Take Responsibility and Gain Trust

In my last post, I talked at great length about what it means to possess and execute emotional intelligence and ways in which you can strengthen those emotional intelligence muscles to improve your leadership abilities.  As I previously pointed out, one of the ways to increase your level of emotional intelligence is by practicing accountability.

The reality is that accountability, despite being often overlooked as a key leadership skill, is critical to success. A 2016 study by the talent development and transition company, Lee Hecht Harrison, which surveyed 1,900 human resource professionals and business leaders across the globe, found that 71% of respondents believe that leadership accountability is a critical but often overlooked business issue. The data also showed that only 31% were satisfied with the degree of accountability being shown by their leaders.

But what does it mean to be accountable—to practice accountability? On the most basic level, it means that you take responsibility for your actions and the decisions you make. You own outcomes—good or bad—and you don’t blame others or external factors when things don’t go according to planned.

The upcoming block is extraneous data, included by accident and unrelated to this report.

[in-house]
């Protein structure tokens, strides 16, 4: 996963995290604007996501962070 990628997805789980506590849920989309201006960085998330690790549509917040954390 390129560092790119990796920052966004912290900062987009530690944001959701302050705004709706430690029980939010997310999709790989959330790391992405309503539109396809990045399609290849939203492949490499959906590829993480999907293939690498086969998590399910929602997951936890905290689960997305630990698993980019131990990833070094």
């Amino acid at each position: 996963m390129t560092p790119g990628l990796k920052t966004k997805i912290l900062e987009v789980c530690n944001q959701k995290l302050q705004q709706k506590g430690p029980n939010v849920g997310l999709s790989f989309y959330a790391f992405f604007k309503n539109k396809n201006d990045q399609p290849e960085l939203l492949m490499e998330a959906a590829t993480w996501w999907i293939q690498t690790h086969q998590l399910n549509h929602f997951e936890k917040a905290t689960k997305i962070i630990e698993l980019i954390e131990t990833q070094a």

Yet, there is more to practicing accountability than standing up and owning your own work, your decisions and the results they produce. Practicing accountability is really about developing a deep and mutual trust with those to whom you are accountable—your team. Here are some ways in which you can develop that trust:
  • Have honest conversations with team members—be truthful and real in all that you say and do.
  • Communicate authentically and clearly at all times—let them know what you want, need and expect.
  • Don’t accept excuses or the blame game—from yourself or fellow team members.
  • Work together to figure out the problems and road blocks that are limiting performance and develop skills within the group to maximize impact.
  • Call the group together as soon as you can to share successes and good news.
When you practice real accountability, you are saying to your team: “Trust me. I am honest and clear with you about how I operate, what I care about and my personal and professional expectations of you. I want us to succeed together.” And when you do that, you are then able to ask the same of your team members. They will step up, give their best and be personally accountable because they know that you have their back. In short, where you lead, they will follow. And you will all move forward on a path towards success.

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